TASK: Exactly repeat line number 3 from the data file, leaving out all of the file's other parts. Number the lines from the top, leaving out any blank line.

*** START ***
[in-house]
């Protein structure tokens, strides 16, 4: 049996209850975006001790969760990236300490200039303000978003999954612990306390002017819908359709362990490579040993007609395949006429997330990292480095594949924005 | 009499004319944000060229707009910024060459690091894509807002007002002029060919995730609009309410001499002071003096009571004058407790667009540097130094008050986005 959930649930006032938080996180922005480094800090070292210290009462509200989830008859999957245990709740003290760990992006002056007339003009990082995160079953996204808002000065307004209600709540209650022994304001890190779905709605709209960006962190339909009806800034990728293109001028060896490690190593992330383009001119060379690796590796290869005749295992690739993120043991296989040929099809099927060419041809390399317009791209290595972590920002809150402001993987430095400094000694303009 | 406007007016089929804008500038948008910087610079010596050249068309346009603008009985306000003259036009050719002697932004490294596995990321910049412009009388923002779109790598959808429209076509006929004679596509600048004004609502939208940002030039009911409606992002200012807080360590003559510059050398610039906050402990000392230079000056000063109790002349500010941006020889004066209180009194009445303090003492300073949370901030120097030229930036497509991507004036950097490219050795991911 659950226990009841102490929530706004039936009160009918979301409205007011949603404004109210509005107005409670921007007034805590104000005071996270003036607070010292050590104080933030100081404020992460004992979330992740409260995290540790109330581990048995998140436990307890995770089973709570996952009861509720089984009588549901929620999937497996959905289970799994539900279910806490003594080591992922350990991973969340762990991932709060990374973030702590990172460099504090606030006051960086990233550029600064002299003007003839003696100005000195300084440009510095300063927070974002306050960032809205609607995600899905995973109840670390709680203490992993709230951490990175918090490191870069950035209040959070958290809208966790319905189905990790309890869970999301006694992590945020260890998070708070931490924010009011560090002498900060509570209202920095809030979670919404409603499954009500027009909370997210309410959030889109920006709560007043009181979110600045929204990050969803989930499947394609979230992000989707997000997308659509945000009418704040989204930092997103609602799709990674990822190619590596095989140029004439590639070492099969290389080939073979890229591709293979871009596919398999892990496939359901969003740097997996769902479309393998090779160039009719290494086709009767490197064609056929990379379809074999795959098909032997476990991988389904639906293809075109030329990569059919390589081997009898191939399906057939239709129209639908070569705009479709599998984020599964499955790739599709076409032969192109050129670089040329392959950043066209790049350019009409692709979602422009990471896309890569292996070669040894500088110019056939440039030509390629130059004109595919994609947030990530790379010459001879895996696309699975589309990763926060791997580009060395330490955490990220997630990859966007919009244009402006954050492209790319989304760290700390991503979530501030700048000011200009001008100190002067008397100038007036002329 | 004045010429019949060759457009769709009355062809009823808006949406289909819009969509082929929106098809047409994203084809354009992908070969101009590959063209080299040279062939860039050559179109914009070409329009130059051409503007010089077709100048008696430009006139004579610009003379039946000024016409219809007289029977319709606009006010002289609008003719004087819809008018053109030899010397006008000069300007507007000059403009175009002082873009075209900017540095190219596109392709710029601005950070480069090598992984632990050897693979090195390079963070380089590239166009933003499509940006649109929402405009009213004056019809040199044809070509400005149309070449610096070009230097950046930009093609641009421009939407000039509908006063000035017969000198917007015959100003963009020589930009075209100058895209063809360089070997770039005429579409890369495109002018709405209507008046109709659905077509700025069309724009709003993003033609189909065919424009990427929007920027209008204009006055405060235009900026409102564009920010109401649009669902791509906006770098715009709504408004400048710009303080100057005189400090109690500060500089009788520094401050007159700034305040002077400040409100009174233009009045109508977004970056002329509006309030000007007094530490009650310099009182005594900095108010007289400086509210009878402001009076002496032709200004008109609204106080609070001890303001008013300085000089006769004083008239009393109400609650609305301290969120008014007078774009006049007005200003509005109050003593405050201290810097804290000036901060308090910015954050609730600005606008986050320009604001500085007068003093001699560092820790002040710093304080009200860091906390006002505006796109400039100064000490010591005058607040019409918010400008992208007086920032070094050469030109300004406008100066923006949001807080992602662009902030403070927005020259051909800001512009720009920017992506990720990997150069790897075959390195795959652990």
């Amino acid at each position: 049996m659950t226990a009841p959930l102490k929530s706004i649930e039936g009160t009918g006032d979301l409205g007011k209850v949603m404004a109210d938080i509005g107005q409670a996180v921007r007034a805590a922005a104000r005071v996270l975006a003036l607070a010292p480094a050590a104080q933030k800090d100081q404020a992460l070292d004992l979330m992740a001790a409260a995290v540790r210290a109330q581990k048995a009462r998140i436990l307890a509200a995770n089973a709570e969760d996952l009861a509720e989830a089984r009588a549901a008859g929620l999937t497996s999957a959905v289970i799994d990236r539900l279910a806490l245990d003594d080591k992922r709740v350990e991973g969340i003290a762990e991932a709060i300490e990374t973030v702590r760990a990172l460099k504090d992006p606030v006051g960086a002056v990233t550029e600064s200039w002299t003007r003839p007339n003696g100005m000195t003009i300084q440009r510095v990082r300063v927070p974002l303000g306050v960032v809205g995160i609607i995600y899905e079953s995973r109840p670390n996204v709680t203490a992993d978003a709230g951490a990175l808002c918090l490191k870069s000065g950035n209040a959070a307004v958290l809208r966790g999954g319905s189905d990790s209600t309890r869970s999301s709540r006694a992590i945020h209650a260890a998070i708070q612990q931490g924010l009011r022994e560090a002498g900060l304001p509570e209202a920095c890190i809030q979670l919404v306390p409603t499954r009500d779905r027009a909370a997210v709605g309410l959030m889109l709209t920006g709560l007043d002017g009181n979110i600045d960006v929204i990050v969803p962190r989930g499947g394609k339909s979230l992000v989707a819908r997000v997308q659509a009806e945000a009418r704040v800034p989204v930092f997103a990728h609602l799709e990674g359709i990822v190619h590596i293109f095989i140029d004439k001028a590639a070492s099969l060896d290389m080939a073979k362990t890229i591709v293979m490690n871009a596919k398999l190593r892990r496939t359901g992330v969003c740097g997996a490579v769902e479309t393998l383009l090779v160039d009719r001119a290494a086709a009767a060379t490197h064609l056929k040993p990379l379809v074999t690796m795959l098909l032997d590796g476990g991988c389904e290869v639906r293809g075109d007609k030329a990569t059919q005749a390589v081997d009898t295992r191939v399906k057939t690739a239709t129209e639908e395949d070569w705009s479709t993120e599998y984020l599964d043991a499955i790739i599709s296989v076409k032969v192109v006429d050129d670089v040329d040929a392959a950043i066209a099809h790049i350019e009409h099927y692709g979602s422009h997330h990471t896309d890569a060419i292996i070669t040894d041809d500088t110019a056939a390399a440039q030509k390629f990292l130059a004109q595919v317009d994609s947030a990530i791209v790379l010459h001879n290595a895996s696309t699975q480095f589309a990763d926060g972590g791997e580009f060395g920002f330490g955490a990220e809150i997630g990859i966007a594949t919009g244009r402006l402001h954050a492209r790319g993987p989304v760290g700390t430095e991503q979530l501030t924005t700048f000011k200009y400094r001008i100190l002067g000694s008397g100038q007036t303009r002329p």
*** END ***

């Amino acid at each position: 049996m659950t226990a009841p959930l102490k929530s706004i649930e039936g009160t009918g006032d979301l409205g007011k209850v949603m404004a109210d938080i509005g107005q409670a996180v921007r007034a805590a922005a104000r005071v996270l975006a003036l607070a010292p480094a050590a104080q933030k800090d100081q404020a992460l070292d004992l979330m992740a001790a409260a995290v540790r210290a109330q581990k048995a009462r998140i436990l307890a509200a995770n089973a709570e969760d996952l009861a509720e989830a089984r009588a549901a008859g929620l999937t497996s999957a959905v289970i799994d990236r539900l279910a806490l245990d003594d080591k992922r709740v350990e991973g969340i003290a762990e991932a709060i300490e990374t973030v702590r760990a990172l460099k504090d992006p606030v006051g960086a002056v990233t550029e600064s200039w002299t003007r003839p007339n003696g100005m000195t003009i300084q440009r510095v990082r300063v927070p974002l303000g306050v960032v809205g995160i609607i995600y899905e079953s995973r109840p670390n996204v709680t203490a992993d978003a709230g951490a990175l808002c918090l490191k870069s000065g950035n209040a959070a307004v958290l809208r966790g999954g319905s189905d990790s209600t309890r869970s999301s709540r006694a992590i945020h209650a260890a998070i708070q612990q931490g924010l009011r022994e560090a002498g900060l304001p509570e209202a920095c890190i809030q979670l919404v306390p409603t499954r009500d779905r027009a909370a997210v709605g309410l959030m889109l709209t920006g709560l007043d002017g009181n979110i600045d960006v929204i990050v969803p962190r989930g499947g394609k339909s979230l992000v989707a819908r997000v997308q659509a009806e945000a009418r704040v800034p989204v930092f997103a990728h609602l799709e990674g359709i990822v190619h590596i293109f095989i140029d004439k001028a590639a070492s099969l060896d290389m080939a073979k362990t890229i591709v293979m490690n871009a596919k398999l190593r892990r496939t359901g992330v969003c740097g997996a490579v769902e479309t393998l383009l090779v160039d009719r001119a290494a086709a009767a060379t490197h064609l056929k040993p990379l379809v074999t690796m795959l098909l032997d590796g476990g991988c389904e290869v639906r293809g075109d007609k030329a990569t059919q005749a390589v081997d009898t295992r191939v399906k057939t690739a239709t129209e639908e395949d070569w705009s479709t993120e599998y984020l599964d043991a499955i790739i599709s296989v076409k032969v192109v006429d050129d670089v040329d040929a392959a950043i066209a099809h790049i350019e009409h099927y692709g979602s422009h997330h990471t896309d890569a060419i292996i070669t040894d041809d500088t110019a056939a390399a440039q030509k390629f990292l130059a004109q595919v317009d994609s947030a990530i791209v790379l010459h001879n290595a895996s696309t699975q480095f589309a990763d926060g972590g791997e580009f060395g920002f330490g955490a990220e809150i997630g990859i966007a594949t919009g244009r402006l402001h954050a492209r790319g993987p989304v760290g700390t430095e991503q979530l501030t924005t700048f000011k200009y400094r001008i100190l002067g000694s008397g100038q007036t303009r002329p």